The simplest guide to error handling in Rust

Rust is loved for its reliability, and a good chunk of its reliability comes from its error handling ergonomics.

I know that there already are a few guides about error handling in Rust, but I found these guides to be too long and not straight to the point.

So here is the simplest and most straightforward guide to learn how to handle errors in Rust. The guide I would have loved to have if I started Rust today.

Overview

There are 2 types of errors in Rust:

  • Non-recoverable errors (e.g., non-checked out of bounds array access)
  • Recoverable errors (e.g., function failed)

Non-recoverable errors

For errors that can't be handled and would bring your program into an unrecoverable state, we use the panic! macro.

fn encrypt(key: &[u8], data: &[u8]) -> Vec<u8> {
  if key.len() != 32 {
    panic!("encrypt: key length is invalid");
  }
  // ...
}

An alternative way to trigger a panic is to use the assert! macro.

fn encrypt(key: &[u8], data: &[u8]) -> Vec<u8> {
  assert!(key.len() == 32, "encrypt: key length is invalid");
  // ...
}

That being said, handling errors in Rust is very ergonomic, so I see no good reason to ever intentionally panic.

Recoverable errors

Errors that are meant to be handled are returned with the Result enum.

pub enum Result<T, E> {
    Ok(T),
    Err(E),
}

For example:

// Here, our error type is `String`
fn ultimate_answer(guess: i64) -> Result<(), String> {
  if guess == 42 {
    return Ok(());
  }
  return Err("Wrong answer".to_string());
}

Now, returning a String as an error is not really useful. Indeed, the same function may return many different errors, so it becomes harder and harder to handle them with precision:

fn ultimate_answer(guess: i64) -> Result<(), String> {
  if guess == 42 {
    return Ok(());
  } else if guess > 39 && guess <= 41 {
      return Err("A little bit more".to_string());
  } else if guess <= 45 && guess > 42 {
    return Err("A little bit less".to_string());
  }
  return Err("Wrong answer".to_string());
}

Or, the same error can be returned by many different functions:

fn do_something() -> Result<(), String> {
  // ...
  return Err("Something went wrong".to_string());
}

fn do_something_else() -> Result<(), String> {
  // ...
  return Err("Something went wrong".to_string());
}

fn do_another_thing() -> Result<(), String> {
  // ...
  return Err("Something went wrong".to_string());
}

This is where we need to define our own Error enum. Usually, we define 1 Error enum by crate.

pub enum Error {
  WrongAnswer,
  More,
  Less,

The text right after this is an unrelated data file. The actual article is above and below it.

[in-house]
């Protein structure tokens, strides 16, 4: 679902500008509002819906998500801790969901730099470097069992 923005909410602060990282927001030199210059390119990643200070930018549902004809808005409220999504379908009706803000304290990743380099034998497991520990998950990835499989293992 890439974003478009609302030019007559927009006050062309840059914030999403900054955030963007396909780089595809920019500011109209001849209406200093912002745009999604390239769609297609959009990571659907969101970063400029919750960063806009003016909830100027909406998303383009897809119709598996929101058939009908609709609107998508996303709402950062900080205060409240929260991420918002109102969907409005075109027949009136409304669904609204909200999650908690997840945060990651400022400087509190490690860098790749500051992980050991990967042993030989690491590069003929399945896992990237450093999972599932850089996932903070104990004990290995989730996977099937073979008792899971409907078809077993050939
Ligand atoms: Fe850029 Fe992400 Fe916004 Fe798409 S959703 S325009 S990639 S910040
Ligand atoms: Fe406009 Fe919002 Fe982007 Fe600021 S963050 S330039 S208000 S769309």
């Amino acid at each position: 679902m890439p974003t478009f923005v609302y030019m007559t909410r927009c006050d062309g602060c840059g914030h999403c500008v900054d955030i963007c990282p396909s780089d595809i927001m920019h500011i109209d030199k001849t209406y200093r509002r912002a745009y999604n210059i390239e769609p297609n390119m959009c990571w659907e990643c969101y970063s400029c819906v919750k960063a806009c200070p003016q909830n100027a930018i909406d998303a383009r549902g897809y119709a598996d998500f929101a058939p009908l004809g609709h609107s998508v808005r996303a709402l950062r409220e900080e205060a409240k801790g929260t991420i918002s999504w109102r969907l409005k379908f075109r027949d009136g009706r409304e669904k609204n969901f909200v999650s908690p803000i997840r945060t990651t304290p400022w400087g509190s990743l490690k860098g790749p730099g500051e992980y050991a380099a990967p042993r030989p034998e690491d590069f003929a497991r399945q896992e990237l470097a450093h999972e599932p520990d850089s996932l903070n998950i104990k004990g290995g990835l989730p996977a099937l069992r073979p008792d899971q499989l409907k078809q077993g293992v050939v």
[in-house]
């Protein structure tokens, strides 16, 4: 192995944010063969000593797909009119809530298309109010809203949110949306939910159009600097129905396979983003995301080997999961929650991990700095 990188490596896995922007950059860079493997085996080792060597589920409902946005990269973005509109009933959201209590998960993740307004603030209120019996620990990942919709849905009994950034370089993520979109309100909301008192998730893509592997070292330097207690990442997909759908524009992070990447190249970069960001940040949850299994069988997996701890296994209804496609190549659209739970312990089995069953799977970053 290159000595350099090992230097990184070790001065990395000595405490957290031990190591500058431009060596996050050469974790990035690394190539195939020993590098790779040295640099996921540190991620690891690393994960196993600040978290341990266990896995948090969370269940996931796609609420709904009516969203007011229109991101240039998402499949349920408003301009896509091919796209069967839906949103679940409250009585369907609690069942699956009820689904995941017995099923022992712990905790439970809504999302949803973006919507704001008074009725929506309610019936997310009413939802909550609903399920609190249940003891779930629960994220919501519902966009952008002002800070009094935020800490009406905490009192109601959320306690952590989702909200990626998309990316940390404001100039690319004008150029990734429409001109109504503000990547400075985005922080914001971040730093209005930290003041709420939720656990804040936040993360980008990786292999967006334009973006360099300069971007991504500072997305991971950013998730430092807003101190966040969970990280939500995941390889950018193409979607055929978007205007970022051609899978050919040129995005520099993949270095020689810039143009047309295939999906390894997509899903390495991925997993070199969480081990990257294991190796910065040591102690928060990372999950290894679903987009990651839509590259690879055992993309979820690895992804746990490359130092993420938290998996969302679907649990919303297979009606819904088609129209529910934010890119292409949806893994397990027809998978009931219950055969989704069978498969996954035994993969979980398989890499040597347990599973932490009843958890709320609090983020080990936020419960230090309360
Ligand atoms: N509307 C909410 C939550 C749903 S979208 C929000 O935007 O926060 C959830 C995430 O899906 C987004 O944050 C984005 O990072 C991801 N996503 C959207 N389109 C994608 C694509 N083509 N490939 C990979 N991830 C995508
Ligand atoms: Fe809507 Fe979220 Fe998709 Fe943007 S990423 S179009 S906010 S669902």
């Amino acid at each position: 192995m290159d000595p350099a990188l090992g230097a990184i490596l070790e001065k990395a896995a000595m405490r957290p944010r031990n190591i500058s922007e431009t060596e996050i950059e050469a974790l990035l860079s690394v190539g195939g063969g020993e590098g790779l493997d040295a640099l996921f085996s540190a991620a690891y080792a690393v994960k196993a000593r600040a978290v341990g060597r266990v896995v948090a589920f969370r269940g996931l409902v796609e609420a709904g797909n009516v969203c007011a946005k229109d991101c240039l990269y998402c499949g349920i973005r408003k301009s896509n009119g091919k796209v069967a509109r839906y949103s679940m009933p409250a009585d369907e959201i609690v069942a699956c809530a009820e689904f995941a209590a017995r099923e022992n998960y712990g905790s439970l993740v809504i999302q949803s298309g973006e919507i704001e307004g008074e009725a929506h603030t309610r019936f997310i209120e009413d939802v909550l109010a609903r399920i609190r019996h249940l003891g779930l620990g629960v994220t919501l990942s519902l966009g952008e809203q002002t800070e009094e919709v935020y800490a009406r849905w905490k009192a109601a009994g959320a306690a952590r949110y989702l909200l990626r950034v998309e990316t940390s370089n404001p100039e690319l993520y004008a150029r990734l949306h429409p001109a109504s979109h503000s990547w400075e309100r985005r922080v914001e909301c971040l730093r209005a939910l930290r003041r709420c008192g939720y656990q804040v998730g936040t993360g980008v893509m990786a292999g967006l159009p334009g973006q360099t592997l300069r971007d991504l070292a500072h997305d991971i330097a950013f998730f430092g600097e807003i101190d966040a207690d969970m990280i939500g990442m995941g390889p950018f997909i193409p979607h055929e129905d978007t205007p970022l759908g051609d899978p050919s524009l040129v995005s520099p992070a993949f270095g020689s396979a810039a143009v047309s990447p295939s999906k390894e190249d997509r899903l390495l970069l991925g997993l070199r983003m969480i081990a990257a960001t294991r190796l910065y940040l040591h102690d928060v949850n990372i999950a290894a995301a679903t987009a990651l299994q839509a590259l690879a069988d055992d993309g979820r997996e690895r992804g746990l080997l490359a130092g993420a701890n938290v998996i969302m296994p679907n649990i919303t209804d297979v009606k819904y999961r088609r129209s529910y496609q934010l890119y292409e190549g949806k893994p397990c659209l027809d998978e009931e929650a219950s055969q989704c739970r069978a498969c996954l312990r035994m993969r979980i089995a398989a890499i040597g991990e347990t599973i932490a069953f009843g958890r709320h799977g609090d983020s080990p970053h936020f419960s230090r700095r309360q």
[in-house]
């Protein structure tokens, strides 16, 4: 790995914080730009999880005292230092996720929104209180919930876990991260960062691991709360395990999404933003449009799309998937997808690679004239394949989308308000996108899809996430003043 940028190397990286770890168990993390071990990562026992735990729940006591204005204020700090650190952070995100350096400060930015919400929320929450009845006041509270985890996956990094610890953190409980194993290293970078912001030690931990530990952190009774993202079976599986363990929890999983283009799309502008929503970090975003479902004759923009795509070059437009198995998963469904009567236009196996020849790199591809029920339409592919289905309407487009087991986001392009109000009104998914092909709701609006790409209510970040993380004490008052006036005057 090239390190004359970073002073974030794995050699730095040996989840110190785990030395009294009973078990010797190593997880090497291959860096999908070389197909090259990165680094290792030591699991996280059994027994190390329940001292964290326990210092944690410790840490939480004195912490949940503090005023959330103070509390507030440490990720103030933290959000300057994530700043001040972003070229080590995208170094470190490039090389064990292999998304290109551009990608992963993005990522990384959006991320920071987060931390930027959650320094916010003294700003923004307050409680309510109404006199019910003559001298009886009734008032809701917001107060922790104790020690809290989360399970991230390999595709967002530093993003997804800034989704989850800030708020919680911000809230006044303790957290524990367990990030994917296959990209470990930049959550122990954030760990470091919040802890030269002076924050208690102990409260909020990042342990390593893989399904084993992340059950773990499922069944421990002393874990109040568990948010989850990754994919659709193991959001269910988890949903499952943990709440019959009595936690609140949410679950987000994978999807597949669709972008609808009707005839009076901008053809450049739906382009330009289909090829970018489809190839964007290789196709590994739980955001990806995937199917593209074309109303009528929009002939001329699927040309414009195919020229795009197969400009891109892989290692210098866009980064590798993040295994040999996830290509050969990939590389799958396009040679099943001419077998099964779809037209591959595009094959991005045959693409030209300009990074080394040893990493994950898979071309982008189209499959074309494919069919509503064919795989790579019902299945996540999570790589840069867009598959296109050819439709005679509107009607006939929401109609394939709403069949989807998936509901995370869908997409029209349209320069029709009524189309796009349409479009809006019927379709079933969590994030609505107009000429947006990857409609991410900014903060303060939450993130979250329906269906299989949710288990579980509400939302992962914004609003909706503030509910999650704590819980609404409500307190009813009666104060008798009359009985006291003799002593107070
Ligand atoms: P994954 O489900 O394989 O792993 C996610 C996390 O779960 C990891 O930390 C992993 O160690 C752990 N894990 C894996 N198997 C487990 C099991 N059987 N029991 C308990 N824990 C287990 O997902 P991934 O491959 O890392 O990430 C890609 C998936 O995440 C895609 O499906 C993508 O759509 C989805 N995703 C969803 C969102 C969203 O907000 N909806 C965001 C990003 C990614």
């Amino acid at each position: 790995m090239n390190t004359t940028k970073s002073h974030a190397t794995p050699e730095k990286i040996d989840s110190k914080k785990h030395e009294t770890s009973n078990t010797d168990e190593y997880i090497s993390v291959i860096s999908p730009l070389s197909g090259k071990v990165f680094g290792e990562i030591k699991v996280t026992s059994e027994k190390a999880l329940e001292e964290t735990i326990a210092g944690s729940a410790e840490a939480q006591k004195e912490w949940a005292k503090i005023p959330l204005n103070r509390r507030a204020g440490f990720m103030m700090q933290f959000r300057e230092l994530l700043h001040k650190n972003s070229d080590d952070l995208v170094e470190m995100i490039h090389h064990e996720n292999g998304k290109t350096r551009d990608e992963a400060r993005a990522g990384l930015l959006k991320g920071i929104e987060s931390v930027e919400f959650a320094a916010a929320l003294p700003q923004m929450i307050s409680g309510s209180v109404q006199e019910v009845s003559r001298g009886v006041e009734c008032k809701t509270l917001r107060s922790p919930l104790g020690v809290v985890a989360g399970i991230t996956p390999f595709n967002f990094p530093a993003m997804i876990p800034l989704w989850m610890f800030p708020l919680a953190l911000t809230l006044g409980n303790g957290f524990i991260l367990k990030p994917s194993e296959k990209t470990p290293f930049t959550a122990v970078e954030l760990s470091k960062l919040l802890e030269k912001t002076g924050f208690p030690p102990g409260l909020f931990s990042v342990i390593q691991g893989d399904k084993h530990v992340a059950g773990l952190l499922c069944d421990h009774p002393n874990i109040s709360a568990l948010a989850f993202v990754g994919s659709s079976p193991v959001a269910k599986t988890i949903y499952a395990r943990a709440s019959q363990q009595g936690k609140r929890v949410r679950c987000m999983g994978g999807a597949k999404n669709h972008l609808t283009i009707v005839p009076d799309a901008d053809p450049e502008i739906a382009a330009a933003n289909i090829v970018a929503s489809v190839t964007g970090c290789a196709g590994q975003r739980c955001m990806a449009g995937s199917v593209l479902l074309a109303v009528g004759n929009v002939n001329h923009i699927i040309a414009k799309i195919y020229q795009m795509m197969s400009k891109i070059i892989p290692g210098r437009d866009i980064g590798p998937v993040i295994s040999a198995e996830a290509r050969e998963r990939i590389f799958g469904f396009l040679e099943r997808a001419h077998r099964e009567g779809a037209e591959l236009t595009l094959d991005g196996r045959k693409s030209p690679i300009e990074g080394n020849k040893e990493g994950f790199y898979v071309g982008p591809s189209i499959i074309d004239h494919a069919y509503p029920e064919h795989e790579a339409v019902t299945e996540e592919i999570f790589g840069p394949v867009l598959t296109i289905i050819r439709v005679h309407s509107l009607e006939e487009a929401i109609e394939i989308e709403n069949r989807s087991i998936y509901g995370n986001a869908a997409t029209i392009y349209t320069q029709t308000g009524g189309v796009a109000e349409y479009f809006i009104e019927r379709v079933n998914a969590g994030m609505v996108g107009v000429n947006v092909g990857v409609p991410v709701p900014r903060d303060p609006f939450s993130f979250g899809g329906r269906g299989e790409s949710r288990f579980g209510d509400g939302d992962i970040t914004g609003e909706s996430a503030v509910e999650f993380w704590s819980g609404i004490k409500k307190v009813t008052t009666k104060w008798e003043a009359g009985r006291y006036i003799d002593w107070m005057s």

}

fn ultimate_answer(guess: i64) -> Result<(), Error> {
  if guess == 42 {
    return Ok(());
  } else if guess > 39 && guess <= 41 {
      return Err(Error::More);
  } else if guess <= 45 && guess > 42 {
    return Err(Error::Less);
  }
  return Err(Error::WrongAnswer);
}

Then, we may want to standardize the error message for each error case. For this, the community has settled on the thiserror crate.

#[derive(thiserror::Error)]
pub enum Error {
  #[error("Wrong answer")]
  WrongAnswer,
  #[error("A little bit more")]
  More,
  #[error("A little bit less")]
  Less,
}

Thanks to thiserror::Error, your Error enum now implements the std::error::Error trait and thus also the Debug and Display traits.

Then we can handle a potential error with match.

fn question() -> Result<(), Error> {
  let x = // ...
  match ultimate_answer(x) {
    Ok(_) => // do something
    Err(Error::More) => // do something
    Err(Error::Less) => // do something
    Err(Error::WrongAnswer) => // do something
  }
  // ...
}

Or, the most common way to handle errors, forward them with ?.

fn question() -> Result<(), Error> {
  let x = // ...
  ultimate_answer(x)?; // if `ultimate_answer` returns an error, `question` stops here and returns the error.
  // ...
}

Which is a shortcut for:

fn question() -> Result<(), Error> {
  let x = // ...
  match ultimate_answer(x) {
    Ok(_) => {},
    Err(err) => return Err(err.into()),
  };
  // ...
}

Error conversion

Your program or library may use many dependencies, each with its own error types, but in order to be able to use ?, your Error type needs to implement the From trait for the error types of your dependencies.

#[derive(Error, Debug, Clone)]
pub enum Error {
    #[error("Internal error.")]
    Internal(String),
    #[error("Not found.")]
    NotFound,
    #[error("Permission Denied.")]
    PermissionDenied,
    #[error("Invalid argument: {0}")]
    InvalidArgument(String),
}

impl std::convert::From<std::num::ParseIntError> for Error {
    fn from(err: std::num::ParseIntError) -> Self {
        Error::InvalidArgument(err.to_string())
    }
}

impl std::convert::From<sqlx::Error> for Error {
    fn from(err: sqlx::Error) -> Self {
        match err {
            sqlx::Error::RowNotFound => Error::NotFound,
            _ => Error::Internal(err.to_string()),
        }
    }
}

// ...

Unwrap and Expect

Finally, you can panic on recoverable errors with .unwrap() and .expect()

fn do_something() -> Result<(), Error> {
  // ...
}

fn main() {
  // panic if do_something returns Err(_)
  do_something().unwrap();
}

// or

fn main() {
  // panic if do_something returns Err(_) with the message below
  do_something().expect("do_something returned an error");
}
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